Nitrous Oxide (N2O) Emissions from California based on 2010 CalNex Airborne Measurements

Author: B. Xiang and Thomas Nehrkorn
December 7, 2012
Poster presentation
AgU Fall Meeting 2012

Bin Xiang; Scot Miller; Eric A. Kort; Gregory W. Santoni; Bruce Daube; Roisin Commane; Wayne M. Angevine; Thomas B. Ryerson; Michael Trainer; Arlyn E. Andrews; Thomas Nehrkorn; Hanqin Tian; Steven C. Wofsy (2012) Nitrous Oxide (N2O) Emissions from California based on 2010 CalNex Airborne Measurements. AGU Fall Meeting 2012, San Francisco, CA.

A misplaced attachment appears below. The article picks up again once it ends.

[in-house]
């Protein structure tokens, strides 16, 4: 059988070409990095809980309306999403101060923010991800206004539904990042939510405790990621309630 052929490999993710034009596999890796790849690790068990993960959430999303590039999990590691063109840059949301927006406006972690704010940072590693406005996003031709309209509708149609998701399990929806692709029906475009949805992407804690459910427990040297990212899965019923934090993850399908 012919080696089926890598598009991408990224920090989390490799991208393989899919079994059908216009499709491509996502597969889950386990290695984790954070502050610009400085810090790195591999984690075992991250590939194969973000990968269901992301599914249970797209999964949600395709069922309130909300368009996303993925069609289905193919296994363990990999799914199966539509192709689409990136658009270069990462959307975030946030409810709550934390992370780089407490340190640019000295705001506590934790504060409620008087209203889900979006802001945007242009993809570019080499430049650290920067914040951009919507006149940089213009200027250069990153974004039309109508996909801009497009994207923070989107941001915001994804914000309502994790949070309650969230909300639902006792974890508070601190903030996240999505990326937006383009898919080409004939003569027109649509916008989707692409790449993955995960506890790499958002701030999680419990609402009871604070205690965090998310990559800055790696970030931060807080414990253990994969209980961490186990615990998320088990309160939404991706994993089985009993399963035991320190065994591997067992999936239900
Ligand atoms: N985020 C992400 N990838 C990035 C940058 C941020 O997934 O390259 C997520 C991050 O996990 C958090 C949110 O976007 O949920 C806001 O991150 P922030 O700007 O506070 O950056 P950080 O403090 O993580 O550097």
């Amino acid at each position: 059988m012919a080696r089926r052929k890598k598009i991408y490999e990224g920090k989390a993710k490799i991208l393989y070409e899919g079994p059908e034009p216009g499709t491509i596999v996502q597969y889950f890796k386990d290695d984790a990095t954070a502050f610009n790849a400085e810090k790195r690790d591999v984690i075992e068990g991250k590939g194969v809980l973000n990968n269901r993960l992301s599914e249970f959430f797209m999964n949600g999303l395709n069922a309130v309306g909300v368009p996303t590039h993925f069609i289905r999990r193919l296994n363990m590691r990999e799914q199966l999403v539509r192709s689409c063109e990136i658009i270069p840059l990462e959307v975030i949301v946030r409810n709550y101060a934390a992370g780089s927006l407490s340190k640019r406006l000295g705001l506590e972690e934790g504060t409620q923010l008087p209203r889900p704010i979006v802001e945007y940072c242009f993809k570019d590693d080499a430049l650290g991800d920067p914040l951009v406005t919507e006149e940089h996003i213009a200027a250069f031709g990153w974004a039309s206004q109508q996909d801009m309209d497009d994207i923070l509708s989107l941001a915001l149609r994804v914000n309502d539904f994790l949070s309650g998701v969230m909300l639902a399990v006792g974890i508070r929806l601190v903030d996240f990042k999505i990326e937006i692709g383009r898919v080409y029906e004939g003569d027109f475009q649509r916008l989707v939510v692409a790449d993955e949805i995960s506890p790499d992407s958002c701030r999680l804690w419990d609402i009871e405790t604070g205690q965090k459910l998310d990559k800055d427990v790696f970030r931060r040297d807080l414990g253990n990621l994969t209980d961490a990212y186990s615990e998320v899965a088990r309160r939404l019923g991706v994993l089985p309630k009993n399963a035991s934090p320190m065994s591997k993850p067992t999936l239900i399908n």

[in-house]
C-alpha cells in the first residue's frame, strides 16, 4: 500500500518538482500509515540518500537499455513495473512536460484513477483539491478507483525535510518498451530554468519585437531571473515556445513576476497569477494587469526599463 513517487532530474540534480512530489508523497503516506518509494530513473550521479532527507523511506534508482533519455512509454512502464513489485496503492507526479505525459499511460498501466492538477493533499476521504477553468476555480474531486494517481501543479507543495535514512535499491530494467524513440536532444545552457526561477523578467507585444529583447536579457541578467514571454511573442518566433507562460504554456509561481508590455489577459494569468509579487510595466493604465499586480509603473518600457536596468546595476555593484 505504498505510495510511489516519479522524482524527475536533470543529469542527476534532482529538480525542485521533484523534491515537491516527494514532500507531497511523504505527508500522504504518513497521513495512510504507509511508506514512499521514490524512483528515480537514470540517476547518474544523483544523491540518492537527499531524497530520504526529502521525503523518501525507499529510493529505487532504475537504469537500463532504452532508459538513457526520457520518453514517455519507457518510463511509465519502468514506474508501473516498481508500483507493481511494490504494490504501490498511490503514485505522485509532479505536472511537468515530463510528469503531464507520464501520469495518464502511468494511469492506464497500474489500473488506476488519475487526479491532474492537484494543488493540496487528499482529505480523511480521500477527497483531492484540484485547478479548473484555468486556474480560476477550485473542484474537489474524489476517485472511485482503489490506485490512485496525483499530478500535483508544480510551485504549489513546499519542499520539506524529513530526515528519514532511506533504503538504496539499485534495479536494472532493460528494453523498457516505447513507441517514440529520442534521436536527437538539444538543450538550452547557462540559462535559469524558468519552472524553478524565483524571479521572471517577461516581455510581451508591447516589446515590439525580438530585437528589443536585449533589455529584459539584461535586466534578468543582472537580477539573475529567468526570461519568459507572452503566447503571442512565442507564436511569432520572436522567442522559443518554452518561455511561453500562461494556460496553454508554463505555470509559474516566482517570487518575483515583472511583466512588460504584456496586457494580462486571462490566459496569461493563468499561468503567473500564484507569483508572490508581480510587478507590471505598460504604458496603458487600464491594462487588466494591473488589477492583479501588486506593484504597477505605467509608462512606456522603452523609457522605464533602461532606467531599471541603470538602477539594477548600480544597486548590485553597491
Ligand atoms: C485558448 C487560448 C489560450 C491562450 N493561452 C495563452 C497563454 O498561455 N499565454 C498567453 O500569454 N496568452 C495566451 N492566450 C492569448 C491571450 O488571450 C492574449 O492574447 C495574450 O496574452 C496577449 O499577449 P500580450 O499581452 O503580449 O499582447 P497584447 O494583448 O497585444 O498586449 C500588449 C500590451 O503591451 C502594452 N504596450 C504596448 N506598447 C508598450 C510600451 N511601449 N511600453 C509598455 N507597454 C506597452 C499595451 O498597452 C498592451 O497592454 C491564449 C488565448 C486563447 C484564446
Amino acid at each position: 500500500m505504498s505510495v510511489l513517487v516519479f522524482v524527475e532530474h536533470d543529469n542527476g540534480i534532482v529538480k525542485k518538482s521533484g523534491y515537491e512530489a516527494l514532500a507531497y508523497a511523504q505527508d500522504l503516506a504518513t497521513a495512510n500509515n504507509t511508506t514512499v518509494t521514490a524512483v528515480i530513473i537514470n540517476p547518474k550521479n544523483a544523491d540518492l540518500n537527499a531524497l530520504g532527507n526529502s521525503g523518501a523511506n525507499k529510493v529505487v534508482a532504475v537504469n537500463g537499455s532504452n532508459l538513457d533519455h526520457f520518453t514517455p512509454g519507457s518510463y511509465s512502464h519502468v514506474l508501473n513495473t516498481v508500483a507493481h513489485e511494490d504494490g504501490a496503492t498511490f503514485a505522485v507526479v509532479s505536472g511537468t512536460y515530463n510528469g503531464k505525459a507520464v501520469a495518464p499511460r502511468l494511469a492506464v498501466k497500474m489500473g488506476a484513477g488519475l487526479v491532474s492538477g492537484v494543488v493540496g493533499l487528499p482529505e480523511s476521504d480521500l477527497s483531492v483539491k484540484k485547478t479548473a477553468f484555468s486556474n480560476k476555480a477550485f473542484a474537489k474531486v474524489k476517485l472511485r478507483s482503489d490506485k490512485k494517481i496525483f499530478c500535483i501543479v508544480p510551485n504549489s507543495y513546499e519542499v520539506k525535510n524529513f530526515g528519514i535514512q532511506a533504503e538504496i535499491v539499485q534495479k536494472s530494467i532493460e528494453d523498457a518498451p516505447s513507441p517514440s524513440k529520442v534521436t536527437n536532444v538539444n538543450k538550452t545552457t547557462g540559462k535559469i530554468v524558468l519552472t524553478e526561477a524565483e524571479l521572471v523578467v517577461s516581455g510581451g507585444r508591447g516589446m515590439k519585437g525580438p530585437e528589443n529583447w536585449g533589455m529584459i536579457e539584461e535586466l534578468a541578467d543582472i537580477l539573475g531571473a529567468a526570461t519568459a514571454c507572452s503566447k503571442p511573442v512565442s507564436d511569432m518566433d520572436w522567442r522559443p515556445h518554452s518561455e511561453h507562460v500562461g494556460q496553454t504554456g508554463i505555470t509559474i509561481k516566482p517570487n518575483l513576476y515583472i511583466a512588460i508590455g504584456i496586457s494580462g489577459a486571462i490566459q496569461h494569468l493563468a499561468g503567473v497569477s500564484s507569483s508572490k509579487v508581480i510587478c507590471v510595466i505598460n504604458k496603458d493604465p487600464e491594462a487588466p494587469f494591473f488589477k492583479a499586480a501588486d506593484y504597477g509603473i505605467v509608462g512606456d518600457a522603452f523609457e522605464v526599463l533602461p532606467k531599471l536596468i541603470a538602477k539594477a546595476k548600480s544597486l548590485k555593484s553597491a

Nitrous oxide (N2O) is an important gas for climate and for stratospheric chemistry, with an atmospheric lifetime exceeding 100 years. Global concentrations have increased steadily since the 18th century, apparently due to human-associated emissions, principally from application of nitrogen fertilizers. However, quantitative studies of agricultural emissions at large spatial scales are lacking, inhibited by the difficulty of measuring small enhancements of atmospheric concentrations. Here we derive regional emission rates for N2O in the Central Valley of California, based on analysis of in-situ airborne atmospheric observations collected using a quantum cascade laser spectrometer. The data were obtained on board the NOAA P-3 research aircraft during the CalNex (California Research at the Nexus of Air Quality and Climate Change) program in May and June, 2010. We coupled WRF (Weather Research and Forecasting) model to STILT (Stochastic Time-Inverted Lagrangian Transport) to link our in-situ observations to surface emissions, and then used a variety of statistical methods to identify source areas and to extract optimized emission rates from the inversion. Our results support the view that fertilizer application is the largest source of N2O in the Central Valley. But the spatial distribution of derived surface emissions, based on California land use and activity maps, was very different than indicated in the leading emissions inventory (EDGAR 4.0), and our estimated total emission flux of N2O for California during the study period was 3 - 4 times larger than EDGAR and other inventories.